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Occupy Wall Street, Explained



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This morning I overheard a couple of twenty-somethings discussing the Occupy Wall Street protests in a D.C. coffee shop. One of them seemed totally “stoked” about the whole thing, and wanted to know what is was all about. His companion explained, as follows:

Basically they’re protesting… well… uh… capitalism… basically. It’s to protest capitalism. The movement itself is more focused on what the… uh… systemic problem is, which they see as capitalism, and everything that emanates from that — income inequality, greed, corruption, lobbying. They basically want to get rid of capitalism and replace it with a socialist government, which I support.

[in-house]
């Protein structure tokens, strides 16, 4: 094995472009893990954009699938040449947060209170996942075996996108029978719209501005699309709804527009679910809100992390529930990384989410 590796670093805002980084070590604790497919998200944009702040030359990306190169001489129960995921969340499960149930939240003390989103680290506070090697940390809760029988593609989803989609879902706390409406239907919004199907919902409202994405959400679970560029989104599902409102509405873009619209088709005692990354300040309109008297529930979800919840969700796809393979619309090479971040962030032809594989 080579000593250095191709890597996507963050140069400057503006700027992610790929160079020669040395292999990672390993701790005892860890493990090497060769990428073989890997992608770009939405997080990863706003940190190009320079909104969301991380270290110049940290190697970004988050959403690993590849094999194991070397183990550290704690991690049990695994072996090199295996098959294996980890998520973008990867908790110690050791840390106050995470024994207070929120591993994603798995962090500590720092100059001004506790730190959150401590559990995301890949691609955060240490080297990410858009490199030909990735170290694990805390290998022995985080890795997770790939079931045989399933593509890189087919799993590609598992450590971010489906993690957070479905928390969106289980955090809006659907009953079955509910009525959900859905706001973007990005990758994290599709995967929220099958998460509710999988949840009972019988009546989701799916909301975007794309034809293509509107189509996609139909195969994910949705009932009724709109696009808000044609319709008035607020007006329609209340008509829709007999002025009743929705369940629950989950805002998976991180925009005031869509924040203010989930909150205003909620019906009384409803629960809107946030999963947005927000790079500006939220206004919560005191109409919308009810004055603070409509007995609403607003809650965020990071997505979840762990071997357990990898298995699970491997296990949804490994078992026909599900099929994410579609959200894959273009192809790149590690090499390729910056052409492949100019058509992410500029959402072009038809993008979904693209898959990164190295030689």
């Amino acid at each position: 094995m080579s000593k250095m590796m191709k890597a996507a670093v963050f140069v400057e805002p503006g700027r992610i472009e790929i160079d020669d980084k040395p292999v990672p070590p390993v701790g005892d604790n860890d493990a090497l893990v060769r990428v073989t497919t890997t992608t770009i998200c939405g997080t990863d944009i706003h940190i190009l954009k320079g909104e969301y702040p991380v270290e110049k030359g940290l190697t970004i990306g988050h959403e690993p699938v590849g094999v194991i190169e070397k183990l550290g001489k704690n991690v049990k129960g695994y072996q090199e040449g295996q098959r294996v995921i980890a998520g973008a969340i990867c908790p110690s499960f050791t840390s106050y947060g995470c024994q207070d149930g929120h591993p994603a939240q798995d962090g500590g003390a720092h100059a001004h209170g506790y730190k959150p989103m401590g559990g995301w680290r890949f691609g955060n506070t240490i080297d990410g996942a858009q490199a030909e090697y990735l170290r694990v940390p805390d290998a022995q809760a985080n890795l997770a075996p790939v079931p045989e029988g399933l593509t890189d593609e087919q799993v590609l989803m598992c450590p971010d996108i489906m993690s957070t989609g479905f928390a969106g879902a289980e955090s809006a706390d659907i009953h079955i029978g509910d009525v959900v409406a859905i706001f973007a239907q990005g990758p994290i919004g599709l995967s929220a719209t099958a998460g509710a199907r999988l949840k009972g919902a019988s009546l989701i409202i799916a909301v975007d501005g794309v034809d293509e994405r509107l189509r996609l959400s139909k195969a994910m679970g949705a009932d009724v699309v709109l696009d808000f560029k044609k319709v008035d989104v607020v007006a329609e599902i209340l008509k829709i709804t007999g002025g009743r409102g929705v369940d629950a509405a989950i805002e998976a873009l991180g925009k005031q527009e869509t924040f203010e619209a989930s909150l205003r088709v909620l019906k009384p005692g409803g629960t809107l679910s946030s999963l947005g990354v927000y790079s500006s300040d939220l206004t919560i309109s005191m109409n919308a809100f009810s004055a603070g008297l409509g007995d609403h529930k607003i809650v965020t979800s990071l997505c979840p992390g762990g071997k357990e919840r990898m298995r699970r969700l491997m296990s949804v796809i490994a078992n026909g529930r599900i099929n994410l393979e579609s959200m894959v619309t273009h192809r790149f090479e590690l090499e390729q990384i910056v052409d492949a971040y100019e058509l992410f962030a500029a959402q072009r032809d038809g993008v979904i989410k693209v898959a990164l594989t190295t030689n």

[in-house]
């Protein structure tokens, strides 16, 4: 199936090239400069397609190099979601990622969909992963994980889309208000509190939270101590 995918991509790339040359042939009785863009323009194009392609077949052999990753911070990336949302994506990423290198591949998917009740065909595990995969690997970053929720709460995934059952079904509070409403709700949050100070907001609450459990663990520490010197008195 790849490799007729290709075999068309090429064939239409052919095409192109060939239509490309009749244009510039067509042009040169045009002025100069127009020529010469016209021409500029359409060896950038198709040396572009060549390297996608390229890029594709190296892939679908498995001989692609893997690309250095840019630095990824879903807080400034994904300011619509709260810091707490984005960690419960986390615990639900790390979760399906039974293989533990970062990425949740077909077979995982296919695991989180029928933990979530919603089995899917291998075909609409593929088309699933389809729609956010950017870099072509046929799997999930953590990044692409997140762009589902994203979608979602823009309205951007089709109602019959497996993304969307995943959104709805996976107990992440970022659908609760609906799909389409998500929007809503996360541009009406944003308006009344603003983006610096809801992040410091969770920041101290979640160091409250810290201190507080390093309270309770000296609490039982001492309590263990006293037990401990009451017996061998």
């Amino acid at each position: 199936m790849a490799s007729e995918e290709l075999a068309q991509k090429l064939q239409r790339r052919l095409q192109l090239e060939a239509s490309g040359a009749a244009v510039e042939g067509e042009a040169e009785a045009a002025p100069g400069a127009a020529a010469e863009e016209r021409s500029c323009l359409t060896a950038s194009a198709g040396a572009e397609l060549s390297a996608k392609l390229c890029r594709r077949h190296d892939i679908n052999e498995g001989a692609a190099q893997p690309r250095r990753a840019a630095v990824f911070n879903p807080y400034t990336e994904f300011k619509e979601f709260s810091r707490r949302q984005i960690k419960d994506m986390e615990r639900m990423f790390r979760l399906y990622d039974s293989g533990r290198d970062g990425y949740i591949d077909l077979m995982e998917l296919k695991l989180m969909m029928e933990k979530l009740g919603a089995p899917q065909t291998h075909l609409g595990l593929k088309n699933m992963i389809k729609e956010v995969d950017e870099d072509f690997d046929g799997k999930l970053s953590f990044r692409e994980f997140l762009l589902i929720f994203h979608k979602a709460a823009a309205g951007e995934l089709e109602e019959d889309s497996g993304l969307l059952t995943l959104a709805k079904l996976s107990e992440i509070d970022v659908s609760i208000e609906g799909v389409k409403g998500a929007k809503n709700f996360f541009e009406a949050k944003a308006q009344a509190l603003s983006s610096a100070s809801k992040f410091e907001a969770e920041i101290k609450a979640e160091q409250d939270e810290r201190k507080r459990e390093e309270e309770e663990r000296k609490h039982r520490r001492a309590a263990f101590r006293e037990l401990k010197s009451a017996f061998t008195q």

Sure. Because we all know how splendidly greed- and corruption-free socialist government is, and how “the 99 percent” of Americans are just clamoring for it. Certainly, this one fellow doesn’t speak for “the movement,” but being familiar with how a (frighteningly) large portion of my generation thinks — and in many cases, has been taught to think — this seems like a fairly accurate distillation of the protesters’ collective mindset: vague, incoherent, idiotic. I might have told him that if he really wanted to “protest capitalism,” he could start by ditching his $2,000 MacBook Pro, which is produced by one of the largest corporations on the planet — Apple (AAPL) — currently trading at more than $370 a share, on Wall Street.



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